The story of the Cambridge Muslim College began in 2002, when the Trustees of the Muslim Academic Trust (Yusuf Islam, Abdal Hakim Murad, and Tijani Gahbiche), agreed in principle to the idea of founding a fully-fledged college for training Muslims in the classical Islamic sciences in the city of Cambridge. The plans developed, despite a series of fundraising difficulties, through a set of meetings and consultations with senior University personnel. The then-Vice Chancellor Alison Richards offered important insights into the best way of building relationships between the University and the College as a new independent institution. Reader in Church History Dr David Thompson, the world’s leading expert on the history of theological institutions in Cambridge, and the Regius Professor of Divinity David Ford, both contributed to the team’s sense of how such an institution could maintain an important and distinctive identity in the wider Cambridge scene, and connect with Cambridge’s existing theological colleges and centres of religious research. A wide range of Muslim scholars were also consulted, including the late Dr Zaki Badawi, Shaykh Said Ramadan al-Buti, Shaykh Zayd Shakir, and Shaykh Abd al-Fattah al-Bizm, all of whom contributed a rich store of advice (nasiha) and practical counsel.
The search for a building began. The Cambridge property market is limited and expensive, but it was clear that finding an iconic building which could announce the College’s seriousness as a local institution was essential.
Parallel with the ongoing search for a building, the Trustees held a major international conference in 2008, bringing together leading scholars and Muslim educationalists to discuss the question of Muslim higher education for men and women in a Western context. From that event the idea of the College took shape: a recognised centre of excellence offering a BA and MA in Islamic Studies, taught by a team of Islamic scholars in conjunction and collaboration with the expertise available at the University of Cambridge. The BA would be grounded in classical text study, drawn fundamentally on the core curriculum of the Al-Fath Academy (Ma’had al-Fath) in Damascus, whose director Shaykh Farfour supplied detailed copies of its undergraduate curriculum and reading lists. The first year would be dedicated to intensive Arabic language acquisition. Side by side with this curriculum would be taught a range of contemporary disciplines, including Western history, philosophy, and science, and the knowledge of non-Muslim religions. The purpose would be to generate a new cadre of highly-qualified male and female Muslim leaders capable of inspiring and guiding communities in the challenging environment of modern secular Britain.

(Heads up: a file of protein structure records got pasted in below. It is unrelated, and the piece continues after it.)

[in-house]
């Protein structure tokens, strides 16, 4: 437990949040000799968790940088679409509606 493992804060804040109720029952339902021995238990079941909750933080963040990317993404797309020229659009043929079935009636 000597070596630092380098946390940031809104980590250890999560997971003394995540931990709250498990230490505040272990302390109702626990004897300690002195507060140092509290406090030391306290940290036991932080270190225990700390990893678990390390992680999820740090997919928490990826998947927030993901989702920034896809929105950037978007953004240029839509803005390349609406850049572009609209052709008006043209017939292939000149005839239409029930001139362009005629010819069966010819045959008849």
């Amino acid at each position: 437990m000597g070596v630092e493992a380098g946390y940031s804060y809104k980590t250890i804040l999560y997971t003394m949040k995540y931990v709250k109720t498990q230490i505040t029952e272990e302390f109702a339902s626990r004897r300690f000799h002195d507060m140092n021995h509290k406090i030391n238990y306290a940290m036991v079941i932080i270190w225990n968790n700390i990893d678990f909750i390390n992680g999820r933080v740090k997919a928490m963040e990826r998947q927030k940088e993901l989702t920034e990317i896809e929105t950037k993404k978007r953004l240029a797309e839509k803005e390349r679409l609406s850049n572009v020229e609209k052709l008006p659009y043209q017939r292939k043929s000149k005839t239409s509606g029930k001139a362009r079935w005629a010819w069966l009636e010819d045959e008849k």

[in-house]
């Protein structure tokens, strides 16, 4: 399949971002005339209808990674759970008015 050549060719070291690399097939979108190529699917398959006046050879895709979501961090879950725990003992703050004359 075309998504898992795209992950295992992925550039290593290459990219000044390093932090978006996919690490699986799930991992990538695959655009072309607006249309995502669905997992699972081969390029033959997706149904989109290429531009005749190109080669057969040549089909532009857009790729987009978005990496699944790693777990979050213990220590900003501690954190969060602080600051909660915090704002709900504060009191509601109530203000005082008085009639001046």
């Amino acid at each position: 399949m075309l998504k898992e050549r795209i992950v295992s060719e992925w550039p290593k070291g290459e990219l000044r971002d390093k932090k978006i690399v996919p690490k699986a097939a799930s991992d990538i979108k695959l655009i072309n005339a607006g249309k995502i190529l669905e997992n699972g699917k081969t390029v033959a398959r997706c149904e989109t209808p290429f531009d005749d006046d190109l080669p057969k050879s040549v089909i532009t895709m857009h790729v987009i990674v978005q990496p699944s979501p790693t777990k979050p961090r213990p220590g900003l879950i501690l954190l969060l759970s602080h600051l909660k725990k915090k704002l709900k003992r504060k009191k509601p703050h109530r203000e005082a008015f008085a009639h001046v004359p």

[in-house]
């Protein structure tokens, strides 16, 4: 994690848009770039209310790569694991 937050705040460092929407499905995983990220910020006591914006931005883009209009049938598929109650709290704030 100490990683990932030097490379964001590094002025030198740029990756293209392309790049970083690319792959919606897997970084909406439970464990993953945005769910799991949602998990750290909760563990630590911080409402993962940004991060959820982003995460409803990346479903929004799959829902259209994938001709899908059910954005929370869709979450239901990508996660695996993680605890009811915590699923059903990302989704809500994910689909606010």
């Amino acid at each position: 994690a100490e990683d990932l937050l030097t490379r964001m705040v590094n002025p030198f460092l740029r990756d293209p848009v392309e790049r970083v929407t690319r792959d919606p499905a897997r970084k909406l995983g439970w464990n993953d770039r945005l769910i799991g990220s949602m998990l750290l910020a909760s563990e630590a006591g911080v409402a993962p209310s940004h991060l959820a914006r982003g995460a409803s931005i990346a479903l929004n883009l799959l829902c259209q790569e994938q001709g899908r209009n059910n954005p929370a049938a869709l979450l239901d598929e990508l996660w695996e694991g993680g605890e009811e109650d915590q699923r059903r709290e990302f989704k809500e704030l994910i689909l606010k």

The MA programme would take the form of a part-time, two-year research-based qualification. A series of specialised seminars would be combined with the possibility of learning other Islamic languages, and also German, a key language for Islamic studies in the West. Those with little or no Arabic would have the opportunity to take their Arabic studies further. The objective will be to allow students to gain research skills necessary to enable them to apply for a PhD in a major university; but the MA is also envisaged as a valuable terminal degree in its own right.